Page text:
Ten years ago, if you asked me about positive affirmations, I would have questioned what an affirmation is and the importance of saying them aloud. Now, after experiencing how positive affirmations can improve mental health and support a positive self image, I recognize my affirmations as a great tool for building self love and overcoming stressful situations.
If this is true for adults then imagine how impactful it would be for kids to practice self talk. From a young age, positive words are crucial for developing a growth mindset and often times teach children to build confidence, overcome negative thoughts, and acknowledge their feelings.
In this article, we’ll explore 100 positive affirmations for kids and young adults, plus ways for parents to promote a positive self talk culture.
What Are Positive Affirmations?
Positive affirmations are short positive statements used to discourage negative self talk by reinforcing positive thinking. In the case of children, practicing daily affirmations can be very beneficial since their brains are still developing.
Benefits Of Practicing Daily Positive Affirmations
Because positive affirmations work to combat negative thoughts, people who practice saying positive affirmations are more likely to spread positivity.
How To Practice Daily Positive Affirmations With Kids
When it comes to practicing affirmations with children, it’s important to consider all the ways we can engage with a child’s senses to encourage positive thinking. Here are some ideas you can use to help kids challenge negative thinking while building a growth mindset.
1. Never under estimate the power of a sticky note.
For many children, seeing is believing. One way to engage kids in a daily affirmation practice is to write down the affirmation on a post-it note and paste it in an area where where the child will frequently see it. Here are some of our favorite spots.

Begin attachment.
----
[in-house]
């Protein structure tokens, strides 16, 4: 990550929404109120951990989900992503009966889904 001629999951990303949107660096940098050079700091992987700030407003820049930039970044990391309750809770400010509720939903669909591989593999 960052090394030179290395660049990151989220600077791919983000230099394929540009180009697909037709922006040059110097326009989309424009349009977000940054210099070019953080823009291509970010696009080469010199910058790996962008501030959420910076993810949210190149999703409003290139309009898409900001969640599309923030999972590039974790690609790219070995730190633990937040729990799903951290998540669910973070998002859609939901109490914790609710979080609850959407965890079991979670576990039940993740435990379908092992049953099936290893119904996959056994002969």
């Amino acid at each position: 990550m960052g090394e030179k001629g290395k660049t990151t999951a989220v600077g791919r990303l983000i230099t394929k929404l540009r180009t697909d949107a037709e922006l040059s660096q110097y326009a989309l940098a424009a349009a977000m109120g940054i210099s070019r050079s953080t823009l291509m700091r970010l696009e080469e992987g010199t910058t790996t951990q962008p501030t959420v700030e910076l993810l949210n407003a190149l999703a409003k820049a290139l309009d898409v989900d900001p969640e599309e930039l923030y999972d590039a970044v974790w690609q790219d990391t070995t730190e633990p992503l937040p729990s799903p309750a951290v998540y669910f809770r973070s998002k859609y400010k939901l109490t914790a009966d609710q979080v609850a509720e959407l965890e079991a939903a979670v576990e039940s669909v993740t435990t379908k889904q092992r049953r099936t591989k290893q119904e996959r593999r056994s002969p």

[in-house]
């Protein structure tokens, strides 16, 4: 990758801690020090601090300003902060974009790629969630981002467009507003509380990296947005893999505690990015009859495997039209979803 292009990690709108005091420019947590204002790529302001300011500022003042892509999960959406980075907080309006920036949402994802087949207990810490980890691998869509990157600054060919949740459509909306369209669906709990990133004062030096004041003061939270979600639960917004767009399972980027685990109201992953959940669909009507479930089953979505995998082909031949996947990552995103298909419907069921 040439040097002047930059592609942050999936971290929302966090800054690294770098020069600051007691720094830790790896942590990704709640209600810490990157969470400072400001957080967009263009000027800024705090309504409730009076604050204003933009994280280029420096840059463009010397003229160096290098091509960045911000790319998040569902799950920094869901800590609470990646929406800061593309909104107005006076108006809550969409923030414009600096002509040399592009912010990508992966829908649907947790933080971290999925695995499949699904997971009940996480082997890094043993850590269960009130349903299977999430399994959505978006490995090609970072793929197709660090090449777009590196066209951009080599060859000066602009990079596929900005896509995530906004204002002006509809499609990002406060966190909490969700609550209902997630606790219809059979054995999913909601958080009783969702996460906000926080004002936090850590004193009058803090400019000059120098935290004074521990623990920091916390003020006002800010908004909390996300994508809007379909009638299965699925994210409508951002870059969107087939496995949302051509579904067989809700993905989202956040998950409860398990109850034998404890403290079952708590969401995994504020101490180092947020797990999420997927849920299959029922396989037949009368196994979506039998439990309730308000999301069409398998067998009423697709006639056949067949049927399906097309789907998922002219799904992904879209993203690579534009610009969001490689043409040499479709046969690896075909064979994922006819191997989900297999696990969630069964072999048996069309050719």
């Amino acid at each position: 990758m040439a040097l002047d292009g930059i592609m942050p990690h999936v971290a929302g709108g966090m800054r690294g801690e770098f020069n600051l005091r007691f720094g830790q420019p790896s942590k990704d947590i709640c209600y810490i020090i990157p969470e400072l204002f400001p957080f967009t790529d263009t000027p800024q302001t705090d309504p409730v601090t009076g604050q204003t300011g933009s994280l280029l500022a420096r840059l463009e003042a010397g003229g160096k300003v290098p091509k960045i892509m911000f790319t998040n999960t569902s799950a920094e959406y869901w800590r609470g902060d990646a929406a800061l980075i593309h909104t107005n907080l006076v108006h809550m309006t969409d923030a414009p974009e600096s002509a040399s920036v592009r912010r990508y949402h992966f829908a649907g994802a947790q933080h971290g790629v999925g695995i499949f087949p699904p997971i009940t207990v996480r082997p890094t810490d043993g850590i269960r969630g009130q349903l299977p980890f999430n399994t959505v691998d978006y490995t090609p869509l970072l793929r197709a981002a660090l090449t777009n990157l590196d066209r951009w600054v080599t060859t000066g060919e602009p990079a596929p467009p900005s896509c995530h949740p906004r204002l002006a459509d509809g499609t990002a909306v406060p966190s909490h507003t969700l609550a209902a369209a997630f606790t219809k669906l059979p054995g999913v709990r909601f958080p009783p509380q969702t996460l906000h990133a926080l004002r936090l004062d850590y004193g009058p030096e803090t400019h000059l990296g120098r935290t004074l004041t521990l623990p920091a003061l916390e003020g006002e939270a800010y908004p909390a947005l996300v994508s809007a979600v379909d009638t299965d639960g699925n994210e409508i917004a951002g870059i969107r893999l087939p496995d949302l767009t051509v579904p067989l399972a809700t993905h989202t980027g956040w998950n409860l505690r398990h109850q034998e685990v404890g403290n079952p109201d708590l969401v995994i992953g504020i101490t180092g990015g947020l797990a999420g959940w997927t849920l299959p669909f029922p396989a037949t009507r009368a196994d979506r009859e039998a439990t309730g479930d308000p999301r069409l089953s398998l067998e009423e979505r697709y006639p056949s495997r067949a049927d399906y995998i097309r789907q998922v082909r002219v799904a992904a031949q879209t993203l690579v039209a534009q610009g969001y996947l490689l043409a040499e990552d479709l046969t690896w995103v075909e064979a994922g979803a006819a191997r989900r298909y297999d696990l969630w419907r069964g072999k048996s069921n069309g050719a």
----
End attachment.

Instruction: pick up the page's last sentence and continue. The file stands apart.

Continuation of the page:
- Bedroom walls/ceiling
- Bathroom mirror
- Behind driver/passenger headrest in the car
- Inside lunchbox or snack bag
2. The “Repeat After Me” Game
Repetition. Repetition. Repetition. Another way to engage kids in a daily affirmation practice is to ask them to speak their affirmations aloud. If your child is unsure which affirmations to choose for the day you can help them by playing a quick “repeat after me” game.
Here are a few good times to recite affirmations:
- Getting dressed in the morning/night
- During breakfast/lunch/dinner
- Driving on the way to school
- Before an activity/event (sports, dance, etc.)
For older children, you can even continue a meaningful dialog by asking them to share an example of how they currently represent or intend to fulfill specific positive affirmations. By mirroring the positive phrases back to them, the child will need use their auditory processing skills to interpret the information.
Child: “I am an amazing person.”
Parent/Guardian: “I agree! What are some of the things you do that make you amazing?”
Child: “I will make the most of this day”
Parent/Guardian: “I love the motivation! How do you intend to make the most of your day?”
You may be pleasantly surprised about what they come up with, but at least you know they’re applying their own positive affirmations.